i would say that this is best answered by definition of terms and evaluation of subject. either he fits a definition or doesn't.
i don't care for the conventional view of art. i am forever wrested by the term fine Art. this because i have a broad view of the subject. i have been given the understanding that the word fine refers to the literary end, or ultimate purpose, of its creation. that is to say art, the expression of creativity or more simply any creation, becomes fine when it is created for the sole purpose of self expression. if that is the case then does media matter? i firmly say NO. then, that being the case much of the conventional fine art is Not Fine art because it has been done with some other purpose than that of self expression. this means that some of the great so-called fine art pieces, such as the sistine chapel which was a commissioned piece, are not fine by strict definition. by the same definition works created with the intent to be sold have by some degree been tainted from sole self expression. works by students done for a grade then fall outside that strict definition of fine art. that being the case, we have to loosen the definition to account for the fact that we all have to eat, buy supplies, pass classes ect. so then do we say that works commissioned for money, intended to be sold, done by class assignment or otherwise are considered to be fine art if part of the purpose is that of self expression? i say yes. does the medium of a work dictate its validity as art? say No. i say that one is not either a fine artist or an illustrator, but rather can be both. if a man designs a hammer with aestetic quality in mind and it expresses the qualities he desires (self-expression) than, even if the hammer is sold by the millions at $1 a piece i believe his hammer is as much fine art as any.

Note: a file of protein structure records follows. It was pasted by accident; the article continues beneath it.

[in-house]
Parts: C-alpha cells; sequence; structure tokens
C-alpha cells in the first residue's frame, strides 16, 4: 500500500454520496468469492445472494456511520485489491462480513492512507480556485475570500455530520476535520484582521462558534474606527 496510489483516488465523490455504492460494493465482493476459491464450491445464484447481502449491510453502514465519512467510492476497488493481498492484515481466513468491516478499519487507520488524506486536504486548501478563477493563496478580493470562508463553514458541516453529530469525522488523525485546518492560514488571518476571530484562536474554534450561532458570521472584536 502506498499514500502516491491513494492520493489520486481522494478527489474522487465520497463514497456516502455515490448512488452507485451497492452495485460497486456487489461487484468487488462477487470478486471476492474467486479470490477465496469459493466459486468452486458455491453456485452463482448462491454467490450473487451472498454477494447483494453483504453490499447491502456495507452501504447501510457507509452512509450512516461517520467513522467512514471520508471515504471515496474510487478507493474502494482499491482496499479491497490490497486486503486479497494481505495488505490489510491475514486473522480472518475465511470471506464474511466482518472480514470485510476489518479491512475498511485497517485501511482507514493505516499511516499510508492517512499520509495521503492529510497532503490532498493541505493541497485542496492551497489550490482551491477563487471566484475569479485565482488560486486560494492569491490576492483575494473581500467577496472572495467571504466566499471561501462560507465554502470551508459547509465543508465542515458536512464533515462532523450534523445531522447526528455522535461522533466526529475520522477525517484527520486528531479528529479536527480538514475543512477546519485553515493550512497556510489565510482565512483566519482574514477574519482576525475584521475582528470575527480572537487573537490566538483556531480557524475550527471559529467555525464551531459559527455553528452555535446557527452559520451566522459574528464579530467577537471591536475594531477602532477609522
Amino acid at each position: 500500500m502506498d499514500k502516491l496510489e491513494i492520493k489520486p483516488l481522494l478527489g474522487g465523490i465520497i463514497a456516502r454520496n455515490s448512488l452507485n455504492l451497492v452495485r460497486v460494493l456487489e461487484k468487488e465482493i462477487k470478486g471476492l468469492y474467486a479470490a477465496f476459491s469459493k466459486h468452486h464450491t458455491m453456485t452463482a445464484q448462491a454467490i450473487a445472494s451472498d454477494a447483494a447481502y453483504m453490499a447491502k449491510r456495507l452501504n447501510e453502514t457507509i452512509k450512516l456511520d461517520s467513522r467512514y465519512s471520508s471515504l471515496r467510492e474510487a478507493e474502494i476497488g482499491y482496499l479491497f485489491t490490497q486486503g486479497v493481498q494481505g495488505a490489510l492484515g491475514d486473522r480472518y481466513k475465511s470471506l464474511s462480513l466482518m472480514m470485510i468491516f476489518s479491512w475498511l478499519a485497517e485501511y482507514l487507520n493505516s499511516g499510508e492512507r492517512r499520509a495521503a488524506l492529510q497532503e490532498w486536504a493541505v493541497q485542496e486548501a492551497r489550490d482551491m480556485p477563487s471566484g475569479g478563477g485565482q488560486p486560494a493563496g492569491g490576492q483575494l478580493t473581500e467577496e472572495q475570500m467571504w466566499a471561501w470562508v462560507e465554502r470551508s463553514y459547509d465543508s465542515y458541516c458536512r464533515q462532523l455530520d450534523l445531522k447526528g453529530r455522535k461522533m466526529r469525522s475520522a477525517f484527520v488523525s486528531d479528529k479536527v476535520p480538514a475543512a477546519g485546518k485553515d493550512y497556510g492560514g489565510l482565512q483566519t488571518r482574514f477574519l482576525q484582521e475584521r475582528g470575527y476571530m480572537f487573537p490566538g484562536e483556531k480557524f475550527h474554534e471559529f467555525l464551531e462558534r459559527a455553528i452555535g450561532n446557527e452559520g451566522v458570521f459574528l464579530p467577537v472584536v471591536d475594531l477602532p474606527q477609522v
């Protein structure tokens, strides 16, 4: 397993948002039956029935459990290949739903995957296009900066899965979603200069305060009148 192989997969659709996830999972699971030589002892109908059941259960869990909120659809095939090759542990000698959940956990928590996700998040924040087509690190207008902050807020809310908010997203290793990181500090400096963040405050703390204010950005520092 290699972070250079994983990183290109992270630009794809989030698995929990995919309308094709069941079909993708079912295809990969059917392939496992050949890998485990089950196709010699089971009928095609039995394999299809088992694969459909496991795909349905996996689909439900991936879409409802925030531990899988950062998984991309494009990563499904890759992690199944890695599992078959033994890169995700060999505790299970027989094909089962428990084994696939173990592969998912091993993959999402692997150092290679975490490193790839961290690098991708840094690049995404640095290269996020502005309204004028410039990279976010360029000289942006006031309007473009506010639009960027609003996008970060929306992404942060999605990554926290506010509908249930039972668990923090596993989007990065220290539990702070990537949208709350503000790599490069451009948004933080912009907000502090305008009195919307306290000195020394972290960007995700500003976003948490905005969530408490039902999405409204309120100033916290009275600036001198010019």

therefore, william blake was both an illustrator and a fine artist